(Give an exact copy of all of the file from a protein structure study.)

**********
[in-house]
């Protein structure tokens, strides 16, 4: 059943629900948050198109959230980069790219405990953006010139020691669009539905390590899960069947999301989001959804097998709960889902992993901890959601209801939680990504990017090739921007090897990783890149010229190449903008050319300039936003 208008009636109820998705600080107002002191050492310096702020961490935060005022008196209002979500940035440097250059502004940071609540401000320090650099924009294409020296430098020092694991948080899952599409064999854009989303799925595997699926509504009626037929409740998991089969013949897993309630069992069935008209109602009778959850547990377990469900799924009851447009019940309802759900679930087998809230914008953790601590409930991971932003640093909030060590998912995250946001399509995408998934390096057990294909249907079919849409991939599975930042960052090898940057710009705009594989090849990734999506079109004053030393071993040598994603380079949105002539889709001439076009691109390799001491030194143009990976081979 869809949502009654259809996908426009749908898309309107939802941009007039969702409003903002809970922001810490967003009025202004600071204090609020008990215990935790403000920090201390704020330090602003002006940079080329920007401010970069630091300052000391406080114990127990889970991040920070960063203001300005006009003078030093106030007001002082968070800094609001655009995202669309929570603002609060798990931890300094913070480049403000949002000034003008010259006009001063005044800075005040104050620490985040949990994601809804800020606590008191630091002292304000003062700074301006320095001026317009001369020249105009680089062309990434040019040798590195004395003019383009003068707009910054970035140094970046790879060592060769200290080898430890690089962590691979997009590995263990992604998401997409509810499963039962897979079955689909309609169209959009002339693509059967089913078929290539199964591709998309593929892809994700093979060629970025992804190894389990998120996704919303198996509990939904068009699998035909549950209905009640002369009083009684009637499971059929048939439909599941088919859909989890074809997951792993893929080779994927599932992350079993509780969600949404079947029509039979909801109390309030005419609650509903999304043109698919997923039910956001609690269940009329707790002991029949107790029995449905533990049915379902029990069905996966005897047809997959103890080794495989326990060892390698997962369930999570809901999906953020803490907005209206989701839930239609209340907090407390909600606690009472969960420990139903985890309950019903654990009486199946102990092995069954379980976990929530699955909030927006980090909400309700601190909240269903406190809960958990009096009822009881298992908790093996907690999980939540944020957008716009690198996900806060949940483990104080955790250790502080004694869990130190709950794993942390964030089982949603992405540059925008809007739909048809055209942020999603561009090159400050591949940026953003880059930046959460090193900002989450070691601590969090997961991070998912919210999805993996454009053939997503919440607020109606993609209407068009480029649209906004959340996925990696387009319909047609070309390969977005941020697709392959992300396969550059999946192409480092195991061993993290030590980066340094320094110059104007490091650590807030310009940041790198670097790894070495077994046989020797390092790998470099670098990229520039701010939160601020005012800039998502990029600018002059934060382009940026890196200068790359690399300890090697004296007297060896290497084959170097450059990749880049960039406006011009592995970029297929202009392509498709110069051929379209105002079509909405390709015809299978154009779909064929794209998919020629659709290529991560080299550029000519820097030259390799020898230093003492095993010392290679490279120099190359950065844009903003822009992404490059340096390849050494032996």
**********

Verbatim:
[in-house]
């Protein structure tokens, strides 16, 4: 059943629900948050198109959230980069790219405990953006010139020691669009539905390590899960069947999301989001959804097998709960889902992993901890959601209801939680990504990017090739921007090897990783890149010229190449903008050319300039936003 208008009636109820998705600080107002002191050492310096702020961490935060005022008196209002979500940035440097250059502004940071609540401000320090650099924009294409020296430098020092694991948080899952599409064999854009989303799925595997699926509504009626037929409740998991089969013949897993309630069992069935008209109602009778959850547990377990469900799924009851447009019940309802759900679930087998809230914008953790601590409930991971932003640093909030060590998912995250946001399509995408998934390096057990294909249907079919849409991939599975930042960052090898940057710009705009594989090849990734999506079109004053030393071993040598994603380079949105002539889709001439076009691109390799001491030194143009990976081979 869809949502009654259809996908426009749908898309309107939802941009007039969702409003903002809970922001810490967003009025202004600071204090609020008990215990935790403000920090201390704020330090602003002006940079080329920007401010970069630091300052000391406080114990127990889970991040920070960063203001300005006009003078030093106030007001002082968070800094609001655009995202669309929570603002609060798990931890300094913070480049403000949002000034003008010259006009001063005044800075005040104050620490985040949990994601809804800020606590008191630091002292304000003062700074301006320095001026317009001369020249105009680089062309990434040019040798590195004395003019383009003068707009910054970035140094970046790879060592060769200290080898430890690089962590691979997009590995263990992604998401997409509810499963039962897979079955689909309609169209959009002339693509059967089913078929290539199964591709998309593929892809994700093979060629970025992804190894389990998120996704919303198996509990939904068009699998035909549950209905009640002369009083009684009637499971059929048939439909599941088919859909989890074809997951792993893929080779994927599932992350079993509780969600949404079947029509039979909801109390309030005419609650509903999304043109698919997923039910956001609690269940009329707790002991029949107790029995449905533990049915379902029990069905996966005897047809997959103890080794495989326990060892390698997962369930999570809901999906953020803490907005209206989701839930239609209340907090407390909600606690009472969960420990139903985890309950019903654990009486199946102990092995069954379980976990929530699955909030927006980090909400309700601190909240269903406190809960958990009096009822009881298992908790093996907690999980939540944020957008716009690198996900806060949940483990104080955790250790502080004694869990130190709950794993942390964030089982949603992405540059925008809007739909048809055209942020999603561009090159400050591949940026953003880059930046959460090193900002989450070691601590969090997961991070998912919210999805993996454009053939997503919440607020109606993609209407068009480029649209906004959340996925990696387009319909047609070309390969977005941020697709392959992300396969550059999946192409480092195991061993993290030590980066340094320094110059104007490091650590807030310009940041790198670097790894070495077994046989020797390092790998470099670098990229520039701010939160601020005012800039998502990029600018002059934060382009940026890196200068790359690399300890090697004296007297060896290497084959170097450059990749880049960039406006011009592995970029297929202009392509498709110069051929379209105002079509909405390709015809299978154009779909064929794209998919020629659709290529991560080299550029000519820097030259390799020898230093003492095993010392290679490279120099190359950065844009903003822009992404490059340096390849050494032996």